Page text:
Life | My self-defence is past its sell-by-date

For the umpteenth time, the familiar faces sitting in a circle looking back at me helped me recognise that it was a lack of confidence and a brutal internal voice that had chained me up and was keeping my hopes and dreams excruciatingly just out of my reach.

I’m part of an organisation called the Mankind Project, and these men are part of my ‘I-group’. We get together every Tuesday to help one another be better brothers, lovers, fathers, brothers and friends. Putting in the work to be better men with the goal to change the world for the better, one man at a time, starting with ourselves.

I don’t dig it when I think I’ve dealt with an issue and realise that I am nowhere near getting over it. It wasn’t the first time we addressed this issue of my low self-worth during a work round, but I had hoped it would be nearing my last. But, I hadn’t always wanted to silence the bitter judge and jury in my mind. You see, there was a time when this nasty internal voice served me. I created it to help me defend myself, it helped me be one step ahead of my enemies because I would have the scoop on my weaknesses before they did.

School, boarding school, in particular, was a challenging and often defining time for me. Initially, the cruel jibes, comments and criticisms mercilessly flung would knock the daylights out of me, leaving me shocked and reeling. They would bowl me over into a world of pain and confusion. Something I would naturally do anything to avoid.

As a defence, I learned that the effects of these attacks were lessened when the comments weren’t a revelation to me. It seemed an ingenious strategy; if I already had an inkling of what was “wrong” with me before it could be pointed out to me, it would come as less of a blindside wallop. “Say whatever you want, I already know”, was the rationale.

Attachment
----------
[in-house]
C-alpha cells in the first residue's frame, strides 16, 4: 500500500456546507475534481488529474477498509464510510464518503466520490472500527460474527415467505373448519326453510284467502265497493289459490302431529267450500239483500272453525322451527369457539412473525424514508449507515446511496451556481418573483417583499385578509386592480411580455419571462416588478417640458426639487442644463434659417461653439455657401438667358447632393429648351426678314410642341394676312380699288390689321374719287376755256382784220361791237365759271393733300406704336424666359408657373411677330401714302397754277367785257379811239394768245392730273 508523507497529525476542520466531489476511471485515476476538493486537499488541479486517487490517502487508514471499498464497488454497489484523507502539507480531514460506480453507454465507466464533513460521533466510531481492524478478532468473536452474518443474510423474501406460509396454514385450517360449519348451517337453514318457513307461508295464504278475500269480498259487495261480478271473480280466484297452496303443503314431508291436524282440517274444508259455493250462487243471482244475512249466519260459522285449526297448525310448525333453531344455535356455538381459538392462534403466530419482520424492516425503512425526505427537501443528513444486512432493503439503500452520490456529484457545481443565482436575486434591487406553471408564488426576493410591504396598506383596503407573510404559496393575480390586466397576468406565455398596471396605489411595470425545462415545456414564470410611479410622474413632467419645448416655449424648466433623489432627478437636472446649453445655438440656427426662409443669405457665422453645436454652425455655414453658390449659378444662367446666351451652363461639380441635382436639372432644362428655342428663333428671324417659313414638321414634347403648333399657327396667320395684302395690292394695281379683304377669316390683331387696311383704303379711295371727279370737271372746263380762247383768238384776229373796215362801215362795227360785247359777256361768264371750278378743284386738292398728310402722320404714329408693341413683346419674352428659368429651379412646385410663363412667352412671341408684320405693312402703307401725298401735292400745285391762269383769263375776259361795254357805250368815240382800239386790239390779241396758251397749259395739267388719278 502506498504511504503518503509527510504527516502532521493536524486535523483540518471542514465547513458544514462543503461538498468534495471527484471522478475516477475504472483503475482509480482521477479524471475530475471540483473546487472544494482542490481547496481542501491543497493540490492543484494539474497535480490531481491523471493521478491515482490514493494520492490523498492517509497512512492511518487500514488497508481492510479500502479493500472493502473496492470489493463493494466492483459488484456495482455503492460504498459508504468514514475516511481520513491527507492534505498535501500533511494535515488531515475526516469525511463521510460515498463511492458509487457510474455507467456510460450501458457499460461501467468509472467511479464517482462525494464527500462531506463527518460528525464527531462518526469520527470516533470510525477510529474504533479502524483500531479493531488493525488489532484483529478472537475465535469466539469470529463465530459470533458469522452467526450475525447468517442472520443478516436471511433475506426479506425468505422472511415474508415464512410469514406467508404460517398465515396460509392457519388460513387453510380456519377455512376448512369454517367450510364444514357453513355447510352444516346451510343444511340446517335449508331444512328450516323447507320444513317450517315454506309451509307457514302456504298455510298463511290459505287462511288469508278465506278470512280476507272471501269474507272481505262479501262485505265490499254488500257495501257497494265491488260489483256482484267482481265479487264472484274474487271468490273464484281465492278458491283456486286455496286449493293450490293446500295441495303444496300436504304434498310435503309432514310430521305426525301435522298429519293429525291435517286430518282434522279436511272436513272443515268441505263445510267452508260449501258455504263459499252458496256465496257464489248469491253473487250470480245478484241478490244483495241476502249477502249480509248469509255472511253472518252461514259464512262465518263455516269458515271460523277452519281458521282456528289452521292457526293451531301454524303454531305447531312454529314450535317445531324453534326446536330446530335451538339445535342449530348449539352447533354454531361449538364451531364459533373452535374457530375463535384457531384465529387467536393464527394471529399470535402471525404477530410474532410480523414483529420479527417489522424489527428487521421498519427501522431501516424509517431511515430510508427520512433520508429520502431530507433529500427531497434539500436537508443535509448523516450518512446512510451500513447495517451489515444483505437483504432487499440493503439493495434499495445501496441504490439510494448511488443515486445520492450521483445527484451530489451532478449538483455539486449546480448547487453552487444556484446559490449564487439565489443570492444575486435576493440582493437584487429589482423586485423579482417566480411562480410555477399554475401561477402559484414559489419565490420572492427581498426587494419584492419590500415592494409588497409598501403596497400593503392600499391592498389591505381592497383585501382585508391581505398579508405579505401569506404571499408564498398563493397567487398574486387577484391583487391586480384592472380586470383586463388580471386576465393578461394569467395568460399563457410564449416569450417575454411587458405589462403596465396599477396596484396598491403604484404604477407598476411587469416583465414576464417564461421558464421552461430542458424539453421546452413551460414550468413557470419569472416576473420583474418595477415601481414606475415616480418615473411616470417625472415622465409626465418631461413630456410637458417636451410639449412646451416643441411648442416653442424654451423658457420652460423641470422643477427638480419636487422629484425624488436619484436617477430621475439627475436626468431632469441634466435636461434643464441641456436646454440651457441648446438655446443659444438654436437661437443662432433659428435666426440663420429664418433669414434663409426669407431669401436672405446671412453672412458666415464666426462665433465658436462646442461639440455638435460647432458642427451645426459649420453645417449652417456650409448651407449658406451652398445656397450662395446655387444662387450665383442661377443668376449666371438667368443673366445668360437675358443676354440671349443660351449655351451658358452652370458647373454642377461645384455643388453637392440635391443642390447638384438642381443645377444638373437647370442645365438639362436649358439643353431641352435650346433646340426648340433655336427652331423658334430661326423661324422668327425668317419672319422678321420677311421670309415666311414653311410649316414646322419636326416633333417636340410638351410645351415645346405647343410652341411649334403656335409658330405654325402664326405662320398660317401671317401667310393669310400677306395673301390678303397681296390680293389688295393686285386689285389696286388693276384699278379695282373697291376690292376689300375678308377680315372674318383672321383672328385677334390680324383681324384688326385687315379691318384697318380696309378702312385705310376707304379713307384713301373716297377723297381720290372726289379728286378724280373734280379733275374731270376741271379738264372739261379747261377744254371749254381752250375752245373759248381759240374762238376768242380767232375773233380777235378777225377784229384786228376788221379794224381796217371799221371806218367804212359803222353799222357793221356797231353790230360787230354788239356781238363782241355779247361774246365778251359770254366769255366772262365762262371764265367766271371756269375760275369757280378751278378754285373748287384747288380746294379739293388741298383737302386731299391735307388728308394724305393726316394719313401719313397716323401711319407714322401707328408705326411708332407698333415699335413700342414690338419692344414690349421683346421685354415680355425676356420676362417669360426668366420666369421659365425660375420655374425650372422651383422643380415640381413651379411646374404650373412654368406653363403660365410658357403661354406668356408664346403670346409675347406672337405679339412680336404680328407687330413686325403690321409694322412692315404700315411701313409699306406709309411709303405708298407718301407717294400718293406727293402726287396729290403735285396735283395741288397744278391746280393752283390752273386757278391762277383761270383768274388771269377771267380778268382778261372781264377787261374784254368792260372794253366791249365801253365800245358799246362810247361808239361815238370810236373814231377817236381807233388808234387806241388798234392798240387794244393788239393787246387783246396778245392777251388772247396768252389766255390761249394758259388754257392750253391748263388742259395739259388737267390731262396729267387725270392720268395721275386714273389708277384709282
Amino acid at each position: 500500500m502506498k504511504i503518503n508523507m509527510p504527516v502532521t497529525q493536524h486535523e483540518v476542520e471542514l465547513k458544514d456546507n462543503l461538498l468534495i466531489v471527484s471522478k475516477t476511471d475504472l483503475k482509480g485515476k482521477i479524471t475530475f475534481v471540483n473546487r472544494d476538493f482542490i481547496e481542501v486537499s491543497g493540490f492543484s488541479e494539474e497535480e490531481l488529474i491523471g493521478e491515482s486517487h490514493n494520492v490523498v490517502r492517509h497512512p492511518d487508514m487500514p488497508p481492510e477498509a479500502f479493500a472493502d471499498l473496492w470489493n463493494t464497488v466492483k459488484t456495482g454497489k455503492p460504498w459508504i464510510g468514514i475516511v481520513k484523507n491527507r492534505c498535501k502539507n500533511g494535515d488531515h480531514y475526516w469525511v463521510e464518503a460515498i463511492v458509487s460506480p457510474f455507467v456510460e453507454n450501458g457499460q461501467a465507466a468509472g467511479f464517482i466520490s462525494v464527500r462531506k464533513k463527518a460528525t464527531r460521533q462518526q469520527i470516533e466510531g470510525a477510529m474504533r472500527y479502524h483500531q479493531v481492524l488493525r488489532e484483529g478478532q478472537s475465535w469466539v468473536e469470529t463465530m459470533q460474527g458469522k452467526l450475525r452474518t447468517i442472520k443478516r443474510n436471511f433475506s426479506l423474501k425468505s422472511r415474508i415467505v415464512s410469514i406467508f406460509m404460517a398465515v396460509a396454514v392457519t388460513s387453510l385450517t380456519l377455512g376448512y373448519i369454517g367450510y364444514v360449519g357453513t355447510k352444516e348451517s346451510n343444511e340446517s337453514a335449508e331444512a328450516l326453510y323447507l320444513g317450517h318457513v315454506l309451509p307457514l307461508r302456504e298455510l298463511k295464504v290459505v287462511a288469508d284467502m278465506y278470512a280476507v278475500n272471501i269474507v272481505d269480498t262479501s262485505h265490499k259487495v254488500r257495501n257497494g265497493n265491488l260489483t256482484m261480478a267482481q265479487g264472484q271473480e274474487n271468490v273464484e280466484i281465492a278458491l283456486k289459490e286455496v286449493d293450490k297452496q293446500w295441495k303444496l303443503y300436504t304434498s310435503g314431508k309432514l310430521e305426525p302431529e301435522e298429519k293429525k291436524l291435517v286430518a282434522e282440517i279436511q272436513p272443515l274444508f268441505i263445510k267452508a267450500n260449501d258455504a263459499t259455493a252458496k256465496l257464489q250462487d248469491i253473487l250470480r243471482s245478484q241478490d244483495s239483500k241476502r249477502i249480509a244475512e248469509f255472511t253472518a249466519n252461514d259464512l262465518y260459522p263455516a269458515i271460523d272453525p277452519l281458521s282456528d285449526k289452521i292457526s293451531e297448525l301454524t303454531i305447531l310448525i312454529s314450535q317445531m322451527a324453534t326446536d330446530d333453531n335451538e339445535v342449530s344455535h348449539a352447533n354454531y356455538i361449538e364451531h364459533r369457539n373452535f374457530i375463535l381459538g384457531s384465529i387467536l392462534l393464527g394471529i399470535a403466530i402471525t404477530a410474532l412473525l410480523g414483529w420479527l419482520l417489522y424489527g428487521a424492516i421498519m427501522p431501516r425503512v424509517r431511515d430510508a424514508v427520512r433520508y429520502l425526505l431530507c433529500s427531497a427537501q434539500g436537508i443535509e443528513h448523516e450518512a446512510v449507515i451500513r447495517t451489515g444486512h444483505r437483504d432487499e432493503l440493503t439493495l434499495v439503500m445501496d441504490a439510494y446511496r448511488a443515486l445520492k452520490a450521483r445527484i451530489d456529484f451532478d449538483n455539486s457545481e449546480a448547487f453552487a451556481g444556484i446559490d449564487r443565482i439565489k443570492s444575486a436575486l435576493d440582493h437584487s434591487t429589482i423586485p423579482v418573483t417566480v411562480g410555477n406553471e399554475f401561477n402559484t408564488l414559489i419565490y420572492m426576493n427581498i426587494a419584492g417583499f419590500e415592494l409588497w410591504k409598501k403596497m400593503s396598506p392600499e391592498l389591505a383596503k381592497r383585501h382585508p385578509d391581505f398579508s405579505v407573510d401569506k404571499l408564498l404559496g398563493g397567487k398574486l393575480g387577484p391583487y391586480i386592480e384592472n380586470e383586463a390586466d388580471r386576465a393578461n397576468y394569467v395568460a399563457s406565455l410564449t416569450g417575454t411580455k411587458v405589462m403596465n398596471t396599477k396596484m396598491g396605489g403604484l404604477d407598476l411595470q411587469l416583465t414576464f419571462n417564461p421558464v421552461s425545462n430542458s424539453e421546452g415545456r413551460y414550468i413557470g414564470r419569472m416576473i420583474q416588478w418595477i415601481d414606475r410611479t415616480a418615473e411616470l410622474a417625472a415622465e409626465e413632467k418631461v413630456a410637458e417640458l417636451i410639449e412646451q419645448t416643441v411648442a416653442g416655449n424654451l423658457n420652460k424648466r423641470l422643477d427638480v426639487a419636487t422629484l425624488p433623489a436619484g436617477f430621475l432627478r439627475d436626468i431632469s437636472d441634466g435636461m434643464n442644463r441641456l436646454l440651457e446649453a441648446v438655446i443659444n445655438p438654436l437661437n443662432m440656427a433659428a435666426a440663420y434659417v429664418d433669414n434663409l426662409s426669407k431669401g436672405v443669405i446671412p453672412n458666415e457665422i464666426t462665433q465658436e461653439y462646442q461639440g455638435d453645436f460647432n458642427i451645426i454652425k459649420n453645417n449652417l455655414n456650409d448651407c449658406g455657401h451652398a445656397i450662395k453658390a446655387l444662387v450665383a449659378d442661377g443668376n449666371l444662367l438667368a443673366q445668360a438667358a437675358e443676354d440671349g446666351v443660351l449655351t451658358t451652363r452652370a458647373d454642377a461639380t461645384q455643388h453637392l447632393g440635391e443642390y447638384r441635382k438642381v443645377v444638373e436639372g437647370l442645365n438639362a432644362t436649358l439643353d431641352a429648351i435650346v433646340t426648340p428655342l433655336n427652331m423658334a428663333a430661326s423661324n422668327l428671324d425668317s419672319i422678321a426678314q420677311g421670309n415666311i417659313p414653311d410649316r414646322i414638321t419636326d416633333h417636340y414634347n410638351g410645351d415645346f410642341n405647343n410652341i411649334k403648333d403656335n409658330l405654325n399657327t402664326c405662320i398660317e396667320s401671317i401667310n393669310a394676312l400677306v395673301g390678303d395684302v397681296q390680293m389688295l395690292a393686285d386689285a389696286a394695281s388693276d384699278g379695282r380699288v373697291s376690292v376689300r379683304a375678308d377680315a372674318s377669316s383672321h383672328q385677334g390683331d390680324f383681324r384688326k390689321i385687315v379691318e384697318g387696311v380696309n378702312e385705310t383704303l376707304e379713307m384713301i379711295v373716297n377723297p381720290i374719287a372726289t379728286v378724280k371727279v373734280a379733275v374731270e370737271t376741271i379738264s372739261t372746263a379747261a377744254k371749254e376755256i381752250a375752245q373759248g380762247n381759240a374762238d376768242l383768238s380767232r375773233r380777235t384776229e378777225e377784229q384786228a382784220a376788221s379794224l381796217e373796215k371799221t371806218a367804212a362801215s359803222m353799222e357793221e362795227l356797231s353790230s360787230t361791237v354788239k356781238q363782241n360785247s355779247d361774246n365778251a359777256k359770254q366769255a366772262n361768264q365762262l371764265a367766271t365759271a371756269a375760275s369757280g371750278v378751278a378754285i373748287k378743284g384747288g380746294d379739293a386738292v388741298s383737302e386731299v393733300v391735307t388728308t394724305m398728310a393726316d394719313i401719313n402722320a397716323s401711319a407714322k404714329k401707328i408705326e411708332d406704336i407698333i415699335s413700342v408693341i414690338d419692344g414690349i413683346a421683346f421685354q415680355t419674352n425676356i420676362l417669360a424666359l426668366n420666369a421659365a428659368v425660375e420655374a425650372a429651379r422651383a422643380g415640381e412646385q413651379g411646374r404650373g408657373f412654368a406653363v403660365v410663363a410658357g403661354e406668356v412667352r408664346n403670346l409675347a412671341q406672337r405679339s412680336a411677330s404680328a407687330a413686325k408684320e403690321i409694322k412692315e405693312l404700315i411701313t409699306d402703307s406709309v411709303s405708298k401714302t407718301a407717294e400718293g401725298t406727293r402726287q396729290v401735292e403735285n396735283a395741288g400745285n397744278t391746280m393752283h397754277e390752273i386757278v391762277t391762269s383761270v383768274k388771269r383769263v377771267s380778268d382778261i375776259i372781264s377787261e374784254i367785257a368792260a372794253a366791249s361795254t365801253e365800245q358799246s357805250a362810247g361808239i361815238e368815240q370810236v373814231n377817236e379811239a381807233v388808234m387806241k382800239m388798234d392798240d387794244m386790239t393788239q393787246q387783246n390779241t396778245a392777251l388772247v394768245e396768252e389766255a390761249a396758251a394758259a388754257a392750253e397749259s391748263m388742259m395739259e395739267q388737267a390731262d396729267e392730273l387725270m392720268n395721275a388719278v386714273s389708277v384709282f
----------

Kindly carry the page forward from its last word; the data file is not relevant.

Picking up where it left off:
So, I learned to do a daily inventory of all the mean things that could be pointed out to me, all the hurtful things that could be said, my awkward angles, faulty figures, broken bits, a list of all I’m lacking, the ways in which I’m lagging and just how I could be seen as inferior or unworthy. I would get there first, I would be the first to scrutinise, analyse and dissect before anyone else could, and far more efficiently because I had inside information. I thought it would be easier to take the second time around when someone else was saying it. I’d baptise myself with my own bullying to toughen me up for theirs.

It worked and admittedly served me well, helping me to build coping calluses and a defence against worst-case scenarios. I became a type of brutality boy scout, thoroughly prepared.

Here’s the problem. Those mean older boys are nowhere to be seen anymore, and things have changed – a lot. I’m no longer at their mercy and don’t need that kind of defence anymore. I am now an accomplished older, stronger and wiser man surrounded by love and support who is still stuck constructing deconstructive lists for himself. There are still slings and arrows being flung but they’re being cast from within.

“Why don’t you believe in yourself more?” asks my brother over an Italian dinner. “Can’t you see the wonderful traits that we see?” enquire the men in the circle time and again.

But the voices are strong and cutting and I have given them airtime for a long, long time. It’s not that I don’t hear the love and the beauty that those around me are mouthing, but often the voices within reciting the laundry list of my flaws are just that bit louder. My voice is always louder in my own ears.

This no longer serves me, I confess to the others. The value of this flaw-finding “skill” has expired. I tell the other men that I will now work to enlist my inner voices of love and reassurance. I need these now. I can soothe myself too. I cup my ears to hear these voices better. I also cast filters over my internal ears to silence the echoing bile I’ve accumulated, and instead, I whisper my own sweetness within. I work to wake up that part of me I put to sleep back then, and strive to believe myself when I say, “You are beautiful, you are worthy, and you are loved.” “You are a marvellous expression of creation, now allow yourself to be that.”

“Aho!” say the men in my circle. Their voices are also strong, and I hear them.

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